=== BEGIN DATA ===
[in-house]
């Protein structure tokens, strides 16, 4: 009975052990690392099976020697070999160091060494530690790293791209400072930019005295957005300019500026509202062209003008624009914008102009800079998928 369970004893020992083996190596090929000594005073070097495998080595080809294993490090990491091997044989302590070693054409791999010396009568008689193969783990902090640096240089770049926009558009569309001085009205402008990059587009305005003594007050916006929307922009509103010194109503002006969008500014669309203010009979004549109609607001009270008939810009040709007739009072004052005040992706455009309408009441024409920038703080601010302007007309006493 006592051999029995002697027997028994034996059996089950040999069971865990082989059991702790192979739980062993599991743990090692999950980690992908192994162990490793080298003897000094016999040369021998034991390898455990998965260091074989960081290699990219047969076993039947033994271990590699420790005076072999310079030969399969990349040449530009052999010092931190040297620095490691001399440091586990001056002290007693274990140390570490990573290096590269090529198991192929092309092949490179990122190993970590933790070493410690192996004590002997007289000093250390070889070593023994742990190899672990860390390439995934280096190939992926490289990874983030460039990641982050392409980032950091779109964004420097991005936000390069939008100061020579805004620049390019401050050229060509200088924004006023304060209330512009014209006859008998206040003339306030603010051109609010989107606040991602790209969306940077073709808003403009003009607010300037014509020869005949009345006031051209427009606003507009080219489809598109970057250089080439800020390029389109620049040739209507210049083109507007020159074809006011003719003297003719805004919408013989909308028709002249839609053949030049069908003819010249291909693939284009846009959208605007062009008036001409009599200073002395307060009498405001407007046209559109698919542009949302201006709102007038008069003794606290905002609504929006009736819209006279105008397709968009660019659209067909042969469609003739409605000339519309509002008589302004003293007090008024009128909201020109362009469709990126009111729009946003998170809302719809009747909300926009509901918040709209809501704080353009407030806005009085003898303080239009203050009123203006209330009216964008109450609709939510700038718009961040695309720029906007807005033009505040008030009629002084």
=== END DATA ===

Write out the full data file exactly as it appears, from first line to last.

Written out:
[in-house]
């Protein structure tokens, strides 16, 4: 009975052990690392099976020697070999160091060494530690790293791209400072930019005295957005300019500026509202062209003008624009914008102009800079998928 369970004893020992083996190596090929000594005073070097495998080595080809294993490090990491091997044989302590070693054409791999010396009568008689193969783990902090640096240089770049926009558009569309001085009205402008990059587009305005003594007050916006929307922009509103010194109503002006969008500014669309203010009979004549109609607001009270008939810009040709007739009072004052005040992706455009309408009441024409920038703080601010302007007309006493 006592051999029995002697027997028994034996059996089950040999069971865990082989059991702790192979739980062993599991743990090692999950980690992908192994162990490793080298003897000094016999040369021998034991390898455990998965260091074989960081290699990219047969076993039947033994271990590699420790005076072999310079030969399969990349040449530009052999010092931190040297620095490691001399440091586990001056002290007693274990140390570490990573290096590269090529198991192929092309092949490179990122190993970590933790070493410690192996004590002997007289000093250390070889070593023994742990190899672990860390390439995934280096190939992926490289990874983030460039990641982050392409980032950091779109964004420097991005936000390069939008100061020579805004620049390019401050050229060509200088924004006023304060209330512009014209006859008998206040003339306030603010051109609010989107606040991602790209969306940077073709808003403009003009607010300037014509020869005949009345006031051209427009606003507009080219489809598109970057250089080439800020390029389109620049040739209507210049083109507007020159074809006011003719003297003719805004919408013989909308028709002249839609053949030049069908003819010249291909693939284009846009959208605007062009008036001409009599200073002395307060009498405001407007046209559109698919542009949302201006709102007038008069003794606290905002609504929006009736819209006279105008397709968009660019659209067909042969469609003739409605000339519309509002008589302004003293007090008024009128909201020109362009469709990126009111729009946003998170809302719809009747909300926009509901918040709209809501704080353009407030806005009085003898303080239009203050009123203006209330009216964008109450609709939510700038718009961040695309720029906007807005033009505040008030009629002084």